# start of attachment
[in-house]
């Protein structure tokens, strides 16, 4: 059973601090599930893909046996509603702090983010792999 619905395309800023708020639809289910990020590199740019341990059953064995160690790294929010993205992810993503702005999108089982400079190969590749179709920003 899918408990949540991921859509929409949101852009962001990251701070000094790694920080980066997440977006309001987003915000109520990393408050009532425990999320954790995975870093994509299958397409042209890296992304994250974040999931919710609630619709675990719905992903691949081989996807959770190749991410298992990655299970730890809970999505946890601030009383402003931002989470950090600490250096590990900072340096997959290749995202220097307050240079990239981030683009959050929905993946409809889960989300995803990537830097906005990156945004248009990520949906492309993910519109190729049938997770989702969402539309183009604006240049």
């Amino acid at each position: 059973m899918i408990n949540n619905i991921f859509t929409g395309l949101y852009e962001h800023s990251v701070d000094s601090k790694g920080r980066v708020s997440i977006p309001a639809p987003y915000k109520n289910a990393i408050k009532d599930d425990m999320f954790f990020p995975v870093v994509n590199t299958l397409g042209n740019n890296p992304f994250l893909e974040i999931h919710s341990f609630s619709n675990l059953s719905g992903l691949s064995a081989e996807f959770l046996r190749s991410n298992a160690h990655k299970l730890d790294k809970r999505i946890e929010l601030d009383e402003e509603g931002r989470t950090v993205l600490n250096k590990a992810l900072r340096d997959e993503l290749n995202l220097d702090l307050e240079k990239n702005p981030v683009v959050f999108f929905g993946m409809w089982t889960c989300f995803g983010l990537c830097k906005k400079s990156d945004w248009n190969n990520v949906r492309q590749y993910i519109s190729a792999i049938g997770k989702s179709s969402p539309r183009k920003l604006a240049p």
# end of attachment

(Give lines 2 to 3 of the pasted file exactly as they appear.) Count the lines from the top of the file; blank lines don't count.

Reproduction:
């Protein structure tokens, strides 16, 4: 059973601090599930893909046996509603702090983010792999 619905395309800023708020639809289910990020590199740019341990059953064995160690790294929010993205992810993503702005999108089982400079190969590749179709920003 899918408990949540991921859509929409949101852009962001990251701070000094790694920080980066997440977006309001987003915000109520990393408050009532425990999320954790995975870093994509299958397409042209890296992304994250974040999931919710609630619709675990719905992903691949081989996807959770190749991410298992990655299970730890809970999505946890601030009383402003931002989470950090600490250096590990900072340096997959290749995202220097307050240079990239981030683009959050929905993946409809889960989300995803990537830097906005990156945004248009990520949906492309993910519109190729049938997770989702969402539309183009604006240049």
């Amino acid at each position: 059973m899918i408990n949540n619905i991921f859509t929409g395309l949101y852009e962001h800023s990251v701070d000094s601090k790694g920080r980066v708020s997440i977006p309001a639809p987003y915000k109520n289910a990393i408050k009532d599930d425990m999320f954790f990020p995975v870093v994509n590199t299958l397409g042209n740019n890296p992304f994250l893909e974040i999931h919710s341990f609630s619709n675990l059953s719905g992903l691949s064995a081989e996807f959770l046996r190749s991410n298992a160690h990655k299970l730890d790294k809970r999505i946890e929010l601030d009383e402003e509603g931002r989470t950090v993205l600490n250096k590990a992810l900072r340096d997959e993503l290749n995202l220097d702090l307050e240079k990239n702005p981030v683009v959050f999108f929905g993946m409809w089982t889960c989300f995803g983010l990537c830097k906005k400079s990156d945004w248009n190969n990520v949906r492309q590749y993910i519109s190729a792999i049938g997770k989702s179709s969402p539309r183009k920003l604006a240049p």